3) Some manufacturers make a system reserved parition with data which is usally a few gigs, since you said it was 100MB only so this is not correct, just a possible use

4) You bios does not have ACHI enabled but the system manufacturer may have used an image with ACHI enabled while cloning drives and you machine gets it by default which would not effect your system from booting... i think

5) This does not have to do with your MBR, as a GUID disk or a MBR formatted disk both will get the 100MB if AHCI is enabled

it will be answer ONE most likley, you can reformat the drive and delete the partition but if ACHI is enabled in the bios it will put the 100MB back everytime.

I can not tell your exact reason for having it with out the PC in front of me but its ONLY the options above. The reason it exist in GENERAL is because its a 100MB parition to be used as a boot loader. As of now not many companies use.

Apple or Microsoft can make use of them but they dont as of now really.

Recent or future used of the 100MB EFI/SYSTEM partition are

1) OSX86 Drivers that site in the EFI until after OSX loads, then OSX will load all drivers in the EFI parition while leaving the OSX install 100% unmodified. This how the OSX86 people get the software update to work as the OSX install is untouched.

Bootloader use

2) Digital Cable Tuner Hack

Loads the bios and OCUR hack and smooshes together to make a hacked OCUR BIOS that the ATI DCT digital cable card reader can use so you watch Digtal Cable on your PC with out the OEM requirement.

Bootloader use, also Microsoft just released an update to Windows 7 in which you no longer need this "Media Center has a new Digital Cable Advisor" which will eliminate the need for this hack and now sizpack joe can have a Cable Card in his PC as like 2-3 weeks ago.

3) Microsoft I heard will be using this parition for Bitlocker Encryption data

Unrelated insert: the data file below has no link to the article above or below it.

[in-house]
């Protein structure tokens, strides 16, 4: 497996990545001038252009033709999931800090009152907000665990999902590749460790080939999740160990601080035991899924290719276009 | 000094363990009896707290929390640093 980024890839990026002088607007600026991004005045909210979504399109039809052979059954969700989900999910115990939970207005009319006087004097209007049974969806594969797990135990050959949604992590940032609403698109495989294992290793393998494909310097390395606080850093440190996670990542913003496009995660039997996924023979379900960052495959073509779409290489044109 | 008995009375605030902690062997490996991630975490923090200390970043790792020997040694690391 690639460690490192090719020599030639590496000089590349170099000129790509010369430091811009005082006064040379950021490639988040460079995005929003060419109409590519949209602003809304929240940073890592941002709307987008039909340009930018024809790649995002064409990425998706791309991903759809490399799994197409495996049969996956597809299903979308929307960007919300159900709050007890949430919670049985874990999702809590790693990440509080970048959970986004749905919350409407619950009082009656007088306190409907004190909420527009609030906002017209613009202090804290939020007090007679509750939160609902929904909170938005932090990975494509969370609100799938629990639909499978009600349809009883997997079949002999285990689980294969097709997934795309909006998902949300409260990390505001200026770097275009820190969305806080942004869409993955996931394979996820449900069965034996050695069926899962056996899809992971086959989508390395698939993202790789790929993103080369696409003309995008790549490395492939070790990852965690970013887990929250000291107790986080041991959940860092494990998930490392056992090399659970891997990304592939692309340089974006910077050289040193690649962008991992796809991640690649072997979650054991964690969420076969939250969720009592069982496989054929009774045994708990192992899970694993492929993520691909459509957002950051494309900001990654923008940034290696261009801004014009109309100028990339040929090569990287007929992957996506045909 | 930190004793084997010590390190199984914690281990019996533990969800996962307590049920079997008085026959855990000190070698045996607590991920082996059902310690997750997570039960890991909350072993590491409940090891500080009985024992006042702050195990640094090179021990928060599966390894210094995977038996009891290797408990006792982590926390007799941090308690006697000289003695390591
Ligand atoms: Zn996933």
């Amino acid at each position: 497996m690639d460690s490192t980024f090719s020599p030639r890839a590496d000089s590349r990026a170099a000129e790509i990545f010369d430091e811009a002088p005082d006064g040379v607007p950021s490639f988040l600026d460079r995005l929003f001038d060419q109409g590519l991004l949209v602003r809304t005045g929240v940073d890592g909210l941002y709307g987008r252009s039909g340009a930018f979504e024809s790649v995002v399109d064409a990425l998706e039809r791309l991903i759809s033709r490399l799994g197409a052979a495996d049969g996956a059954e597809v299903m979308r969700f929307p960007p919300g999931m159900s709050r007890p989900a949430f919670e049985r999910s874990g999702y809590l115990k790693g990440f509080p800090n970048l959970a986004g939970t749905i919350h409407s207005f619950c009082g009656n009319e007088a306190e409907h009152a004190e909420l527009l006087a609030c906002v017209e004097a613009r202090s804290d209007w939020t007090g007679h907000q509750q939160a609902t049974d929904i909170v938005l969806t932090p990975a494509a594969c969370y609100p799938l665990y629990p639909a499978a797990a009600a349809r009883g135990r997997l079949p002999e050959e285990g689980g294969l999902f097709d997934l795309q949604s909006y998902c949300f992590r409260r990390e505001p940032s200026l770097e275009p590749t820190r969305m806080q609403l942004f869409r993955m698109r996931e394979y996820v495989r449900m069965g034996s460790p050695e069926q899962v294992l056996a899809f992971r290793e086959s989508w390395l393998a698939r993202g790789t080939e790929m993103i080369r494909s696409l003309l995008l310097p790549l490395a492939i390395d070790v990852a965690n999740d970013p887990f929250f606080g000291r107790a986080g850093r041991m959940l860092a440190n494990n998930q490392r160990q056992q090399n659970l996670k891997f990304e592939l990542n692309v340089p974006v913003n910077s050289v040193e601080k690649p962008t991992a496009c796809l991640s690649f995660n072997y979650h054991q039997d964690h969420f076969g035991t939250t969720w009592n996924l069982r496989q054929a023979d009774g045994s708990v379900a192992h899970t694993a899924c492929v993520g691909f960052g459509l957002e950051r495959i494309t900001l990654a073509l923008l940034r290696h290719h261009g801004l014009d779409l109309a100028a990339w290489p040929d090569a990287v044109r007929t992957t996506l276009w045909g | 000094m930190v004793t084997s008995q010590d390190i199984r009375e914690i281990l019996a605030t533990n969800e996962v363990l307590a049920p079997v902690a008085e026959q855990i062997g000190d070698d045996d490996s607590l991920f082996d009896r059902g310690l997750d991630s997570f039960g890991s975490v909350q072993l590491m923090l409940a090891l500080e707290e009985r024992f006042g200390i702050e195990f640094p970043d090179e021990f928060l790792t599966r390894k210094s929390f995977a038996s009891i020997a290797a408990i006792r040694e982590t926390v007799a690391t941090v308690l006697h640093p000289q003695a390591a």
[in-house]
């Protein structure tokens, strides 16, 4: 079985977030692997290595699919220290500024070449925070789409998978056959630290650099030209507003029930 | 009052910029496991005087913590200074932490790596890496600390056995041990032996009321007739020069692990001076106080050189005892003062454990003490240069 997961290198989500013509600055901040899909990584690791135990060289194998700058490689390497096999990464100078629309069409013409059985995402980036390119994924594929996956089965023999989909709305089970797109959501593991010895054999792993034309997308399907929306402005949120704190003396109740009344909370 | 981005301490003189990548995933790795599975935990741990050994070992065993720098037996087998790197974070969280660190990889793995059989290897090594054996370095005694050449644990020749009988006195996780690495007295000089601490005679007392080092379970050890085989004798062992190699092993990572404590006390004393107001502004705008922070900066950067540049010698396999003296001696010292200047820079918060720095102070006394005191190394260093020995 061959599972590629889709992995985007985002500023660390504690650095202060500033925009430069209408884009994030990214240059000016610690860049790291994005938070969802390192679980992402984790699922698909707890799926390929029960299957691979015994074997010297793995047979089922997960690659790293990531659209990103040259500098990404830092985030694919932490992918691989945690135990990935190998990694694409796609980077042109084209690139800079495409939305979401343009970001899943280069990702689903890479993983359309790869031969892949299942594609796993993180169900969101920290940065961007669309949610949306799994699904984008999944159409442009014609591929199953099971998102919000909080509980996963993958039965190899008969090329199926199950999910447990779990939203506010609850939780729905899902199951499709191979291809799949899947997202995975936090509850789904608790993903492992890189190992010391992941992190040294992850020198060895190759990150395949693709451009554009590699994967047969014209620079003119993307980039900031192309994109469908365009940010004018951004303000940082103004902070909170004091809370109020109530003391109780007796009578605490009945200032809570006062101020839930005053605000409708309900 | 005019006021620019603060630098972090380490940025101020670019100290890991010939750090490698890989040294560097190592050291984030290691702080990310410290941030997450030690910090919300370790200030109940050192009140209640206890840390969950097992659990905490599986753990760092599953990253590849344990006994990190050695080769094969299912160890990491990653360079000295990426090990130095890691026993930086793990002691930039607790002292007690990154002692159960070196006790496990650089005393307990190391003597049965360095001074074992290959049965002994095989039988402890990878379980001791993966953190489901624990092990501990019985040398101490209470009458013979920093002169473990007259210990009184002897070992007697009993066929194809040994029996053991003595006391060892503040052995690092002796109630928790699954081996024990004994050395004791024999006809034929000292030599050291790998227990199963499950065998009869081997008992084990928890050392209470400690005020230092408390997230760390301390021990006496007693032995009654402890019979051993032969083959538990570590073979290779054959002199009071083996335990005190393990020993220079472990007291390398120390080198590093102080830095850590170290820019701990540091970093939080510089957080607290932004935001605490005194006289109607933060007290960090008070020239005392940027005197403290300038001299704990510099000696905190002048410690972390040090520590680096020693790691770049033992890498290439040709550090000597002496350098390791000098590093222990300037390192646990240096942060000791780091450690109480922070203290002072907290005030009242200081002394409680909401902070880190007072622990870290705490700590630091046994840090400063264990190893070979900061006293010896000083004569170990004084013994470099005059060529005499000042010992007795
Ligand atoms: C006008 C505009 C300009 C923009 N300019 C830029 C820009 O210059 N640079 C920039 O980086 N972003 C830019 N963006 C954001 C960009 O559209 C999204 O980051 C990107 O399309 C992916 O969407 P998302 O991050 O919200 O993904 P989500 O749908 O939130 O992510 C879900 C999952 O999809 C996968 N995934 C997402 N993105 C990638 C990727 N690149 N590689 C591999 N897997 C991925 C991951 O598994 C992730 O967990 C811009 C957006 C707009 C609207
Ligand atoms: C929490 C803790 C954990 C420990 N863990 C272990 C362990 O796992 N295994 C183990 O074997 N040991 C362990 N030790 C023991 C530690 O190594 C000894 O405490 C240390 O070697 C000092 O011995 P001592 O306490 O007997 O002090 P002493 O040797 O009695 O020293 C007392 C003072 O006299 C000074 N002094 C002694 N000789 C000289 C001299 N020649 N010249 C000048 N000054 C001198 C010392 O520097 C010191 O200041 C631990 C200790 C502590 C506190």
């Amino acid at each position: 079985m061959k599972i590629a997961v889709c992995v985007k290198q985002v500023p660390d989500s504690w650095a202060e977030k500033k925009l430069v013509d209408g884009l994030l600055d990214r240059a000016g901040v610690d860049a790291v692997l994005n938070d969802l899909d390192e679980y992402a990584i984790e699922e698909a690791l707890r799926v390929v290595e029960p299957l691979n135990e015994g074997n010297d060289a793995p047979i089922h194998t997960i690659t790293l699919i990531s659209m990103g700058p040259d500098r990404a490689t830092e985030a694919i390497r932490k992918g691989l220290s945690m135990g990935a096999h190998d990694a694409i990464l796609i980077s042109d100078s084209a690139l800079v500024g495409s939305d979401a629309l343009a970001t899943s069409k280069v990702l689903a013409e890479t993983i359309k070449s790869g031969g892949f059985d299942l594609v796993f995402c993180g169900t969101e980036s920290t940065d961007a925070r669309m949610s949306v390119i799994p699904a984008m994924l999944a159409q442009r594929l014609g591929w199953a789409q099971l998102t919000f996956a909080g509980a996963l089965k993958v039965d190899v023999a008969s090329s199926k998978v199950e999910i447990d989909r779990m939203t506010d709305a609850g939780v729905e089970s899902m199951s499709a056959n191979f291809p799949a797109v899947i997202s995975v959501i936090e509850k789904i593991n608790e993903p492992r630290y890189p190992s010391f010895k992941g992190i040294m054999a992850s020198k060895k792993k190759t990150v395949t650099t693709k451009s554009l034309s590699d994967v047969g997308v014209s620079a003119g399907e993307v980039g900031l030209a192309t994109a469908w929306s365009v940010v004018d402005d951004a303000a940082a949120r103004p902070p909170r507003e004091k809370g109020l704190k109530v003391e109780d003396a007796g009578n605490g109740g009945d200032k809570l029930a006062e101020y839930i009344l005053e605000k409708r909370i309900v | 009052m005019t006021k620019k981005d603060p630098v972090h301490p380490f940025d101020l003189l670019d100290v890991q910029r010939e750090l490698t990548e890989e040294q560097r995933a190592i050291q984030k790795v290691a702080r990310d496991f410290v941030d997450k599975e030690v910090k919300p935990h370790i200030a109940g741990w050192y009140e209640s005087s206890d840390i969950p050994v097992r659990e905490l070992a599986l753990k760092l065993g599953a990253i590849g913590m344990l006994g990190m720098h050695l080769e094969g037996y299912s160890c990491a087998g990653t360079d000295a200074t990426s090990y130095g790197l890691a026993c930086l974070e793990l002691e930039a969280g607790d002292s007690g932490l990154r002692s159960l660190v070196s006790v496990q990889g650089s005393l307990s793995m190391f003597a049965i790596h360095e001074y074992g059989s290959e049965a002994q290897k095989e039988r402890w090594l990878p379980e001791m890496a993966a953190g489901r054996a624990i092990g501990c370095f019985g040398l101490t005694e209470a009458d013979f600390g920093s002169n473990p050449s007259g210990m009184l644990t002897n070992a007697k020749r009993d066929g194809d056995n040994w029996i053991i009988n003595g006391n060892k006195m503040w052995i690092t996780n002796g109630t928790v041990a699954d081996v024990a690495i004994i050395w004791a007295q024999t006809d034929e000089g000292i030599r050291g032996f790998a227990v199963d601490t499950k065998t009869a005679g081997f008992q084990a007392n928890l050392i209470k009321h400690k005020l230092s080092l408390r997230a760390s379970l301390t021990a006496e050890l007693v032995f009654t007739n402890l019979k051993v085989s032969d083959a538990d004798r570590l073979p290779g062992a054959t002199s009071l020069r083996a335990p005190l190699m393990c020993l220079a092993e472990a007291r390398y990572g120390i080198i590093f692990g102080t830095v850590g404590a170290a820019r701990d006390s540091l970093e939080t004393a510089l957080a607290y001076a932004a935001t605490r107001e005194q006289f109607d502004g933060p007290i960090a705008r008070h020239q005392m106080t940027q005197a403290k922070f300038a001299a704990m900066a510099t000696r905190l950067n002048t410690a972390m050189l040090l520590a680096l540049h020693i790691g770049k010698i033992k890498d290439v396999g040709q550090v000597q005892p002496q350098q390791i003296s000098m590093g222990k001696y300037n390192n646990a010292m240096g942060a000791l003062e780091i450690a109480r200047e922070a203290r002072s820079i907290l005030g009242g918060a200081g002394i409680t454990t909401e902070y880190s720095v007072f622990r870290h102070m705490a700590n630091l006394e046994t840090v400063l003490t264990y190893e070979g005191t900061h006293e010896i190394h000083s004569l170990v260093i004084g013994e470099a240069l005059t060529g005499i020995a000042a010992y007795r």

Again yet bootloader use.

You gain nothing be deleting it expect 100MB back, with all the possible REAL uses of it I would advise to leave it esp with how much hard drive space people have now a days. I am all for not wasting hard disk space but this has many reasons to keep it.

Cheers

Edited by 1Way Jonny

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1WayJonny    26
I see.

Because both the systems I want to install it on have existing partitions.

My Mac Mini will of course have a MACOS partition, and my laptop already has a Ubuntu and OpenSUSE partition.

So I won't be able to get this 100mb system partition on either of them? I know I can delete the Vista partition on my laptop when I install Windows 7 but im not sure if its ok to delete the Windows partition that Boot Camp makes on my Mac Mini when installing windows.

Your mac is EFI enabled with ACHI by default, you do have a 100MB parition called EFI (if you havent seen it), your Windows parition does not see it as its already there for your OSX install and also that your mac uses a custom boot loader while working with the EFI BIOS to boot your windows setup.

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hdood    145
You gain nothing be deleting it expect 100MB back, with all the possible REAL uses of it I would advise to leave it esp with how much hard drive space people have now a days. I am all for not wasting hard disk space but this has many reasons to keep it.